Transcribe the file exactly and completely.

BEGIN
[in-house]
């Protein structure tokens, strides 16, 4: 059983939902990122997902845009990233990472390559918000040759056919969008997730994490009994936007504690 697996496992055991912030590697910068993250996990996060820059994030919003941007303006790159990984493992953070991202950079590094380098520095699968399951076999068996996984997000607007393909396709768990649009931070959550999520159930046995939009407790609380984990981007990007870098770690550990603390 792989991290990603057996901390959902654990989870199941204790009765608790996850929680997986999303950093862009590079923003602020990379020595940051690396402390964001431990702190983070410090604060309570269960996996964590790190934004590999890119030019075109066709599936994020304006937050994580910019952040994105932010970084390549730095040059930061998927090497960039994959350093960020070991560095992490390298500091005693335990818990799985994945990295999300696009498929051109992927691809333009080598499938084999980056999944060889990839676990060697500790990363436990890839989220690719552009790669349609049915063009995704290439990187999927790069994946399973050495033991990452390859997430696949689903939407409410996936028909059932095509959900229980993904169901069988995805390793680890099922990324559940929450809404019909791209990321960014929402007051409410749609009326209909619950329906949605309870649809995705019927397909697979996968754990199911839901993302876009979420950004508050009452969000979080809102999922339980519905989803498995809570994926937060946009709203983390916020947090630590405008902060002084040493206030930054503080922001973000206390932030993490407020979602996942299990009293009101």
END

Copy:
[in-house]
């Protein structure tokens, strides 16, 4: 059983939902990122997902845009990233990472390559918000040759056919969008997730994490009994936007504690 697996496992055991912030590697910068993250996990996060820059994030919003941007303006790159990984493992953070991202950079590094380098520095699968399951076999068996996984997000607007393909396709768990649009931070959550999520159930046995939009407790609380984990981007990007870098770690550990603390 792989991290990603057996901390959902654990989870199941204790009765608790996850929680997986999303950093862009590079923003602020990379020595940051690396402390964001431990702190983070410090604060309570269960996996964590790190934004590999890119030019075109066709599936994020304006937050994580910019952040994105932010970084390549730095040059930061998927090497960039994959350093960020070991560095992490390298500091005693335990818990799985994945990295999300696009498929051109992927691809333009080598499938084999980056999944060889990839676990060697500790990363436990890839989220690719552009790669349609049915063009995704290439990187999927790069994946399973050495033991990452390859997430696949689903939407409410996936028909059932095509959900229980993904169901069988995805390793680890099922990324559940929450809404019909791209990321960014929402007051409410749609009326209909619950329906949605309870649809995705019927397909697979996968754990199911839901993302876009979420950004508050009452969000979080809102999922339980519905989803498995809570994926937060946009709203983390916020947090630590405008902060002084040493206030930054503080922001973000206390932030993490407020979602996942299990009293009101």